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Thread: Kaisei tubing

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    Default Kaisei tubing

    Howdy framebuilders,
    Iím an amateur framebuilder that has built several frames (all for myself) that worked out well for me with non-hardended 9-6-9 cromo tubing. Now Iím considering making for myself a light, springy, fillet brazed rinko bike out of the 7-4-7 Kaisei tubing RH sells which is hardened. While the standard cromo seems to me rather easy to grind, snip, saw, braze, cold set, and file, I assume it will be tougher to do so with the hardened stuff. Any pointers on my new challenge would be appreciated. My approach is using just basic tools since I donít have any machine shop equipment. Will standard files and tin snips cut it? How is cold setting Kaisei compared to standard cromoly? Is brass fillet brazing okay to do with the Kaisei tubing? Is a 31.7, 1mm wall headtube , fillet brazed (with a reinforcing ring on each end) something that can be considered for a light rider (me, 150lbs)? or is a 32.4, 1.3mm wall head tube a better idea?
    thanks,
    Drew Devereux

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    Default Re: Kaisei tubing

    I generally consider a bit thicker wall when filleting a bike. More heat = more distortion. Add time if you're not well skilled with brass fillets and more distortion. I suggest a bit of fillet practice before using the tub set.

    BTW in 1982 I made myself the least expensive frame I have ever made. Ishiwata had just come to the USA and was offered at $25 for the complete 022 tube set. Add in recycled bits and a brushed on donated epoxy job I bet the total cost was less than $60. Andy
    Andy Stewart
    10%

  3. #3
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    Default Re: Kaisei tubing

    Drew,

    If you are fabricating using mostly hand tools, you will find the experience of working with thin wall, hardened tubing, to be a miserable experience.

    To be clear...I'm not saying it cannot be accomplished, but the fun factor is greatly diminished due to the lack of appropriate equipment to manipulate the material to your will.

    Rody
    Rody Walter
    Groovy Cycleworks...Custom frames with a dash of Funk!
    Website - www.groovycycleworks.com
    Blog - www.groovycycleworks.blogspot.com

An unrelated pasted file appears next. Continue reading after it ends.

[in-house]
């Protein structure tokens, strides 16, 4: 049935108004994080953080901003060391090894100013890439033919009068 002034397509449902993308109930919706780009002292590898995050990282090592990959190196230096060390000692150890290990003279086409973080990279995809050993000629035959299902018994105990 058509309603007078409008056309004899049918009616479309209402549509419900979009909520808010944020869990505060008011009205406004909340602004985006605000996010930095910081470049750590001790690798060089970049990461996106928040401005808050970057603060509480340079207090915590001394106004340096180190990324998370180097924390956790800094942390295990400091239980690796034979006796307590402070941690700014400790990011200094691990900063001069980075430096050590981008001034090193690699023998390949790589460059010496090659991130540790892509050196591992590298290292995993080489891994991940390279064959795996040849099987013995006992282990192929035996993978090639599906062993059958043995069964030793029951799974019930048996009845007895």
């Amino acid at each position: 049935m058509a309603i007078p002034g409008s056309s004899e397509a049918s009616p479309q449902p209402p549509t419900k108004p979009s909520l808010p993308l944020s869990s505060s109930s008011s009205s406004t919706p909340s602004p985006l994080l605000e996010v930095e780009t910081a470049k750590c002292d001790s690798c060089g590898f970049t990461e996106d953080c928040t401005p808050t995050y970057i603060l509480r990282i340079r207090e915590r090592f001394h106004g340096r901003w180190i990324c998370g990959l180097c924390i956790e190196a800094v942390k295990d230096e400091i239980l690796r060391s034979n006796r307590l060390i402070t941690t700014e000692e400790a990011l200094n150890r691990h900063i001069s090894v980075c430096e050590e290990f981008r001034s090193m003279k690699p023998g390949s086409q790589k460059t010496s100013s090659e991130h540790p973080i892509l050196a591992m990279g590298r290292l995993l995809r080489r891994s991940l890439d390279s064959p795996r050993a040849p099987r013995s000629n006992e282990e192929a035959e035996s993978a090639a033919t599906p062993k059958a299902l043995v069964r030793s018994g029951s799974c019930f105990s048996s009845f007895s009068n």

Facebook - https://www.facebook.com/pages/Groov...s/227115749408

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    Default Re: Kaisei tubing

    I 2nd what Rody says. But I still went after it. And I'm happy I did.
    elysian
    Tom Tolhurst

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    Default Re: Kaisei tubing

    It'll work - being thin is in your best interest here - 1/7/1 Supertherm is miserable - I hand mitered 50+ bikes (54 exactly, love my mill)

    It's not so much distortion in the tubes but the BB, seat junction and head tube - where the thinness will be most noticeable is in the thick / thin joinery.

    K19, I assume?

    It's damn nice tubing, I have had Kaisei imported from Japan for my own bikes.
    - Garro.
    Steve Garro, Coconino Cycles.
    Frames & Bicycles built to measure and Custom wheels
    Hecho en Flagstaff, Arizona desde 2003
    www.coconinocycles.com
    www.coconinocycles.blogspot.com

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    Default Re: Kaisei tubing

    While some hardened tubing is miserable to miter with a hacksaw and file, I find the Kaisei tubing is not. I miter it all to time with hacksaw and file, no complaints from me or the files.

    Take care when doing the finish work post fillet brazing. 0.7mm doesn't leave a lot of room for undercutting.
    Jon Kendziera
    Jonny Cycles

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    Default Re: Kaisei tubing

    Thanks very much everybody for the kind replies! I think I will give it a try and then repost on how it went.
    Drew Devereux

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